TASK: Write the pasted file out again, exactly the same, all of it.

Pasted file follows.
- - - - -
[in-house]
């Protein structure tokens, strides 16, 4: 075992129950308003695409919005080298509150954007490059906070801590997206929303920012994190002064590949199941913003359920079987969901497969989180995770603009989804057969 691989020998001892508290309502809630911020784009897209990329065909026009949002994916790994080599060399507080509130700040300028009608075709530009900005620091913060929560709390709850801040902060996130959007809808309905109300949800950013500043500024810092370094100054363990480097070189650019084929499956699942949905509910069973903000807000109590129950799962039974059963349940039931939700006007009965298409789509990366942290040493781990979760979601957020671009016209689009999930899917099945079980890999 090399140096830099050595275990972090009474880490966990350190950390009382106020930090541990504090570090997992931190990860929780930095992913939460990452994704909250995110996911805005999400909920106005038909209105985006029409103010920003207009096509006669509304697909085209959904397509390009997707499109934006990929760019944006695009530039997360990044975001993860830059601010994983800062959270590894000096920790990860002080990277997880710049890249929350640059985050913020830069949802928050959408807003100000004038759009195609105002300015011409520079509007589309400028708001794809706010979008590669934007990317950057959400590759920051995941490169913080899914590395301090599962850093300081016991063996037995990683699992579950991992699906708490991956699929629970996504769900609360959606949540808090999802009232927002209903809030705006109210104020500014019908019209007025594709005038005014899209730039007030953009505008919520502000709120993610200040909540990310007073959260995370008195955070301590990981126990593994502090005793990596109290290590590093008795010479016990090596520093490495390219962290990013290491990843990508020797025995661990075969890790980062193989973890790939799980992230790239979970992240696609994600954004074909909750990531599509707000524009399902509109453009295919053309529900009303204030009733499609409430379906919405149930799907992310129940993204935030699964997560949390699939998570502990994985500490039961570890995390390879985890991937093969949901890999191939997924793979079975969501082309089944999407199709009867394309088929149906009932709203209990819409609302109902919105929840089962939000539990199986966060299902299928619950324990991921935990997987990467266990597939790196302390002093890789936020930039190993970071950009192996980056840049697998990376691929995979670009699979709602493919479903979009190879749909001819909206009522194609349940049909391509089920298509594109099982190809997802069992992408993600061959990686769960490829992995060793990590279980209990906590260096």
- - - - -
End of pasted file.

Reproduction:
[in-house]
């Protein structure tokens, strides 16, 4: 075992129950308003695409919005080298509150954007490059906070801590997206929303920012994190002064590949199941913003359920079987969901497969989180995770603009989804057969 691989020998001892508290309502809630911020784009897209990329065909026009949002994916790994080599060399507080509130700040300028009608075709530009900005620091913060929560709390709850801040902060996130959007809808309905109300949800950013500043500024810092370094100054363990480097070189650019084929499956699942949905509910069973903000807000109590129950799962039974059963349940039931939700006007009965298409789509990366942290040493781990979760979601957020671009016209689009999930899917099945079980890999 090399140096830099050595275990972090009474880490966990350190950390009382106020930090541990504090570090997992931190990860929780930095992913939460990452994704909250995110996911805005999400909920106005038909209105985006029409103010920003207009096509006669509304697909085209959904397509390009997707499109934006990929760019944006695009530039997360990044975001993860830059601010994983800062959270590894000096920790990860002080990277997880710049890249929350640059985050913020830069949802928050959408807003100000004038759009195609105002300015011409520079509007589309400028708001794809706010979008590669934007990317950057959400590759920051995941490169913080899914590395301090599962850093300081016991063996037995990683699992579950991992699906708490991956699929629970996504769900609360959606949540808090999802009232927002209903809030705006109210104020500014019908019209007025594709005038005014899209730039007030953009505008919520502000709120993610200040909540990310007073959260995370008195955070301590990981126990593994502090005793990596109290290590590093008795010479016990090596520093490495390219962290990013290491990843990508020797025995661990075969890790980062193989973890790939799980992230790239979970992240696609994600954004074909909750990531599509707000524009399902509109453009295919053309529900009303204030009733499609409430379906919405149930799907992310129940993204935030699964997560949390699939998570502990994985500490039961570890995390390879985890991937093969949901890999191939997924793979079975969501082309089944999407199709009867394309088929149906009932709203209990819409609302109902919105929840089962939000539990199986966060299902299928619950324990991921935990997987990467266990597939790196302390002093890789936020930039190993970071950009192996980056840049697998990376691929995979670009699979709602493919479903979009190879749909001819909206009522194609349940049909391509089920298509594109099982190809997802069992992408993600061959990686769960490829992995060793990590279980209990906590260096």